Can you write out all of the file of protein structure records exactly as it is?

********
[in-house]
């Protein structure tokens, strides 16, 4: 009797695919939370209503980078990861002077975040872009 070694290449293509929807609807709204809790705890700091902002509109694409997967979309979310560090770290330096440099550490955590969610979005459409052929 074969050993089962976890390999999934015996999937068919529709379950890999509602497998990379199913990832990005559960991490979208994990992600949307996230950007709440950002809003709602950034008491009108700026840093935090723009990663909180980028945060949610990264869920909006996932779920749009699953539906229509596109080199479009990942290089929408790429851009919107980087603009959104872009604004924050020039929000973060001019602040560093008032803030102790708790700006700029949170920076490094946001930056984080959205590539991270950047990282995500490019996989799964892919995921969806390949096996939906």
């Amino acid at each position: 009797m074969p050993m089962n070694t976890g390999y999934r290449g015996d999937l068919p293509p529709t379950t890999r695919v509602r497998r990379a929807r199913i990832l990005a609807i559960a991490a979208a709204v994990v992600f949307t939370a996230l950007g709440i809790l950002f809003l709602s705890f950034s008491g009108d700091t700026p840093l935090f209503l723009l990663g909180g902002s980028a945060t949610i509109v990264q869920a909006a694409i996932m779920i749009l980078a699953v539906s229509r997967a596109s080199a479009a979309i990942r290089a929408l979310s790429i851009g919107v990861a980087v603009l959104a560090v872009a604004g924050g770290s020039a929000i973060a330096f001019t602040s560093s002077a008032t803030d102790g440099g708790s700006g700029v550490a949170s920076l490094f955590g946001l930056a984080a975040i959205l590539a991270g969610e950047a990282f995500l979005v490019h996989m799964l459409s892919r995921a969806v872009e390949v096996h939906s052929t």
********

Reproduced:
[in-house]
């Protein structure tokens, strides 16, 4: 009797695919939370209503980078990861002077975040872009 070694290449293509929807609807709204809790705890700091902002509109694409997967979309979310560090770290330096440099550490955590969610979005459409052929 074969050993089962976890390999999934015996999937068919529709379950890999509602497998990379199913990832990005559960991490979208994990992600949307996230950007709440950002809003709602950034008491009108700026840093935090723009990663909180980028945060949610990264869920909006996932779920749009699953539906229509596109080199479009990942290089929408790429851009919107980087603009959104872009604004924050020039929000973060001019602040560093008032803030102790708790700006700029949170920076490094946001930056984080959205590539991270950047990282995500490019996989799964892919995921969806390949096996939906």
């Amino acid at each position: 009797m074969p050993m089962n070694t976890g390999y999934r290449g015996d999937l068919p293509p529709t379950t890999r695919v509602r497998r990379a929807r199913i990832l990005a609807i559960a991490a979208a709204v994990v992600f949307t939370a996230l950007g709440i809790l950002f809003l709602s705890f950034s008491g009108d700091t700026p840093l935090f209503l723009l990663g909180g902002s980028a945060t949610i509109v990264q869920a909006a694409i996932m779920i749009l980078a699953v539906s229509r997967a596109s080199a479009a979309i990942r290089a929408l979310s790429i851009g919107v990861a980087v603009l959104a560090v872009a604004g924050g770290s020039a929000i973060a330096f001019t602040s560093s002077a008032t803030d102790g440099g708790s700006g700029v550490a949170s920076l490094f955590g946001l930056a984080a975040i959205l590539a991270g969610e950047a990282f995500l979005v490019h996989m799964l459409s892919r995921a969806v872009e390949v096996h939906s052929t």